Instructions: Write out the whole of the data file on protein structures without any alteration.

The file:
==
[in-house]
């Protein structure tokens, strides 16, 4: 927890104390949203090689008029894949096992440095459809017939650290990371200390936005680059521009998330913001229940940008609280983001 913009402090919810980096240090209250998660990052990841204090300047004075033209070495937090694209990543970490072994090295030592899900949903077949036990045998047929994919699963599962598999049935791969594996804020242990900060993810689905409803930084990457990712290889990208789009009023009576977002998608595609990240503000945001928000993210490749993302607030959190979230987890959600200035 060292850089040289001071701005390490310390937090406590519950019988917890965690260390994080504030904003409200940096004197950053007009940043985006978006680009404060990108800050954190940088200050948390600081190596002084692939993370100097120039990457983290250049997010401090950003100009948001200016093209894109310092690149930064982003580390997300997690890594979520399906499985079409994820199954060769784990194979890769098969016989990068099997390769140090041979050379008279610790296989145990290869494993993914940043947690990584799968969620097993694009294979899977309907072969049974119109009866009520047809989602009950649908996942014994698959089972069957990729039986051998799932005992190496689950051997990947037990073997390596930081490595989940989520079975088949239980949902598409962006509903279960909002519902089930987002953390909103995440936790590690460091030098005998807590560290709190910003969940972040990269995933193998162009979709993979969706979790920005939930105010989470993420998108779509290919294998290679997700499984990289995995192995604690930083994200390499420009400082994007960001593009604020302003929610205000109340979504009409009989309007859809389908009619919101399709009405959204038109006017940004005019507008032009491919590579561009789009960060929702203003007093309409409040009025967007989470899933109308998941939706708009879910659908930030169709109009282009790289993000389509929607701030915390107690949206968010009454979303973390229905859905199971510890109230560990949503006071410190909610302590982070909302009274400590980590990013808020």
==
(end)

[in-house]
């Protein structure tokens, strides 16, 4: 927890104390949203090689008029894949096992440095459809017939650290990371200390936005680059521009998330913001229940940008609280983001 913009402090919810980096240090209250998660990052990841204090300047004075033209070495937090694209990543970490072994090295030592899900949903077949036990045998047929994919699963599962598999049935791969594996804020242990900060993810689905409803930084990457990712290889990208789009009023009576977002998608595609990240503000945001928000993210490749993302607030959190979230987890959600200035 060292850089040289001071701005390490310390937090406590519950019988917890965690260390994080504030904003409200940096004197950053007009940043985006978006680009404060990108800050954190940088200050948390600081190596002084692939993370100097120039990457983290250049997010401090950003100009948001200016093209894109310092690149930064982003580390997300997690890594979520399906499985079409994820199954060769784990194979890769098969016989990068099997390769140090041979050379008279610790296989145990290869494993993914940043947690990584799968969620097993694009294979899977309907072969049974119109009866009520047809989602009950649908996942014994698959089972069957990729039986051998799932005992190496689950051997990947037990073997390596930081490595989940989520079975088949239980949902598409962006509903279960909002519902089930987002953390909103995440936790590690460091030098005998807590560290709190910003969940972040990269995933193998162009979709993979969706979790920005939930105010989470993420998108779509290919294998290679997700499984990289995995192995604690930083994200390499420009400082994007960001593009604020302003929610205000109340979504009409009989309007859809389908009619919101399709009405959204038109006017940004005019507008032009491919590579561009789009960060929702203003007093309409409040009025967007989470899933109308998941939706708009879910659908930030169709109009282009790289993000389509929607701030915390107690949206968010009454979303973390229905859905199971510890109230560990949503006071410190909610302590982070909302009274400590980590990013808020």